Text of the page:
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Re: pin to PAP question
« Reply #5 on: June 01, 2012, 09:15:14 PM »
That article using EBIs information I believe is out dated. I believe that only applies to an undrilled bowling ball. When holes are added to the ball the bowling balls RG and diff are effected and change. By how much and to what extant is based on a lot of crazy math that requires a computer to figure out. This was done by EBI with their computer software to use with any of EBIs bowling equipment.

The Low RG axis marked on the bowling ball as the pin shifts once holes are added. So if you start out with the pin 5" from your PAP when you started adding holes and changing the dynamics of the ball, the low rg axis starts moving. Normally closer to you pap. The low rg axis after drilling could actually be 4.5" from your pap and not where the pin indicator is at initial drilling.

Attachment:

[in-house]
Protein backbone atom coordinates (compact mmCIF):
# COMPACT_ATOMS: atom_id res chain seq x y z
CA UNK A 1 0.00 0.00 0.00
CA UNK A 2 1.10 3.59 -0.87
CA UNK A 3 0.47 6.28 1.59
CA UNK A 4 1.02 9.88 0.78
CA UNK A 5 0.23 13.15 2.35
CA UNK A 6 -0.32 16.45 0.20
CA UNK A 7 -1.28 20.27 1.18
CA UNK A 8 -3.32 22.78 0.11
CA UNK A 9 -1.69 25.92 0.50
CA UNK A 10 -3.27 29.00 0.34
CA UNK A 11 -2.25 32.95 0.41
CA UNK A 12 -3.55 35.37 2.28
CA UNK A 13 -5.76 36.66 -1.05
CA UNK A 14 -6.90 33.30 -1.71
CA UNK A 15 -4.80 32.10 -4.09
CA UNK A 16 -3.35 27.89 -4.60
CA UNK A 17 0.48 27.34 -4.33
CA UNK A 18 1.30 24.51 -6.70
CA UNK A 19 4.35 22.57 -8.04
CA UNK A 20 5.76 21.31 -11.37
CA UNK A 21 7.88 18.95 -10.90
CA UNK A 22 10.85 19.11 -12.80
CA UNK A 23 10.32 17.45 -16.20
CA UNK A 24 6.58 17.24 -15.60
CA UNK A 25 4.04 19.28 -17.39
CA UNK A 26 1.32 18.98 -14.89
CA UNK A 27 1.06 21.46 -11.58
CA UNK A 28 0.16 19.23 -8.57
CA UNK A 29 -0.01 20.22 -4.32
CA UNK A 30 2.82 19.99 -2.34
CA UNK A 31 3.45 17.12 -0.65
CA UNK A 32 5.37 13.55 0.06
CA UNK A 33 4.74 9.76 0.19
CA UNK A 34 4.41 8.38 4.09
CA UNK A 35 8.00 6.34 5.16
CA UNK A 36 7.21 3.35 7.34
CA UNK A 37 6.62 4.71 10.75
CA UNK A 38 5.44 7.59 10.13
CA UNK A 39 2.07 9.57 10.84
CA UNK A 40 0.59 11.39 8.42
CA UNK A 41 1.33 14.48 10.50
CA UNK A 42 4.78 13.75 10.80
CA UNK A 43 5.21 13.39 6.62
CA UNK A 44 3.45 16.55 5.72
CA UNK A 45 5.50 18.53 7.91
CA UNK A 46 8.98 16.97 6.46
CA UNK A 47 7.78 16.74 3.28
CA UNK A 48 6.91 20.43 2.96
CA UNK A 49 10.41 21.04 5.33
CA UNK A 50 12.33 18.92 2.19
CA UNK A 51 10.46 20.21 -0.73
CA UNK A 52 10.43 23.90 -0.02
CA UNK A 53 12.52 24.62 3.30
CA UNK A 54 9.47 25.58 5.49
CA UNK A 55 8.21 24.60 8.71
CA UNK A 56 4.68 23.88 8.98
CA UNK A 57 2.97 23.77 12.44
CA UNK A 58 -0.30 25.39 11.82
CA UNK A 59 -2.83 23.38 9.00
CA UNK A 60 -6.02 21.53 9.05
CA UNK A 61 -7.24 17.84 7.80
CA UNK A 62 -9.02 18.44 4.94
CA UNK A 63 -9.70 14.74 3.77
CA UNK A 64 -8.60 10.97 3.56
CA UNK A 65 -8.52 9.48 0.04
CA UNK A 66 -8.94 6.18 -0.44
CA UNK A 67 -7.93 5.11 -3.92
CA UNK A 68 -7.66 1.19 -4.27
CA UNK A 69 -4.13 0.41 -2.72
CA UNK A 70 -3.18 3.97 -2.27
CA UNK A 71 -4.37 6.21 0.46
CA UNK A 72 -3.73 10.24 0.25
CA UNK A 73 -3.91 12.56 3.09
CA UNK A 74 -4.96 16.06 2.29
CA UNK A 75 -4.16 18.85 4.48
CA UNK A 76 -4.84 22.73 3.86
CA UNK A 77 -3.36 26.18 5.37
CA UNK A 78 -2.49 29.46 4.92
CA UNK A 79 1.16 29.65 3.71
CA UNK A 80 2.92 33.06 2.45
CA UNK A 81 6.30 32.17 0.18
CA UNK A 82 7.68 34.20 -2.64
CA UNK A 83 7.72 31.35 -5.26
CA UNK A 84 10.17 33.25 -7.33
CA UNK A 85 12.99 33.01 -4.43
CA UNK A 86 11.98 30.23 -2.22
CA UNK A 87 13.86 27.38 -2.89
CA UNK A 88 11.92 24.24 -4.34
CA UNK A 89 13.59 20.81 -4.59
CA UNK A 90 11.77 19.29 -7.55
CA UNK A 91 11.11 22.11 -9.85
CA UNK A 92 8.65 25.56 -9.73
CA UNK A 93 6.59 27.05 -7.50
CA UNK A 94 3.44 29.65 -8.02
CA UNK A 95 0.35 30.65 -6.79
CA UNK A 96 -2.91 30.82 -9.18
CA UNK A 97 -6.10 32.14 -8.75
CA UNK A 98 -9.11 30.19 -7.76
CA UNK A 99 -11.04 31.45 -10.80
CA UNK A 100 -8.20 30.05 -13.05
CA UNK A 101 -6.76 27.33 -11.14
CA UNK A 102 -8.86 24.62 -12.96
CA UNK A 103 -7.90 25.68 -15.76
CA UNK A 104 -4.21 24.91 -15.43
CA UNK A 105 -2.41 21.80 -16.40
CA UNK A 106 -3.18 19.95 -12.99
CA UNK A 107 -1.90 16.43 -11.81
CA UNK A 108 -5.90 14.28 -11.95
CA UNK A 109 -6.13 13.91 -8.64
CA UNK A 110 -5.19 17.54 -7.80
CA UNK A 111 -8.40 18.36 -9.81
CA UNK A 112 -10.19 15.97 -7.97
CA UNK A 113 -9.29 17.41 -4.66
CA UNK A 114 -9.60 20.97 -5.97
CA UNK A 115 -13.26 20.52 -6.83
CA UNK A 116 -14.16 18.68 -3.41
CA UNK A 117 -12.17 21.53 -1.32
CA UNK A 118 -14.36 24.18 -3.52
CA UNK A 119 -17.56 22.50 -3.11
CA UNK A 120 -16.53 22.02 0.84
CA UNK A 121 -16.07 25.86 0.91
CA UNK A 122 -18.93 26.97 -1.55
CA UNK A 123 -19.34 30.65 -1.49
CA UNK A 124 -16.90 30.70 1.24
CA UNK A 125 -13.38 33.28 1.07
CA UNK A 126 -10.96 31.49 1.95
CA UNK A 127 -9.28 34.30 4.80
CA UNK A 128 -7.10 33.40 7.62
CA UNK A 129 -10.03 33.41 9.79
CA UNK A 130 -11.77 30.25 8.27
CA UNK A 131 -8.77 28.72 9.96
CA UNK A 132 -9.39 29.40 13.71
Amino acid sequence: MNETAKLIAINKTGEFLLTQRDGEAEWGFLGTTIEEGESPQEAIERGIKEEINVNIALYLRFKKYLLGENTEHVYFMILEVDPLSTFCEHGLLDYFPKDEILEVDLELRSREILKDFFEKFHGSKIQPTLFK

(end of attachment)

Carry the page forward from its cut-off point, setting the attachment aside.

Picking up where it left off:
General rule of thumb is that the low rg axis(pin) moves away from holes that are drilled, and the high rg axis(mb/psa) moves towards holes.
…… you can't  add a physics term to a bowling term and expect it to mean something.


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Re: pin to PAP question
« Reply #6 on: June 02, 2012, 11:42:50 AM »

If you have the time, patience, and technical know-how I think this thread will answer your questions.  --  JohnP


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Re: pin to PAP question
« Reply #7 on: June 02, 2012, 03:36:24 PM »
I have begun reading the thread and realize there is alot to learn about bowling ball dynamics/physics.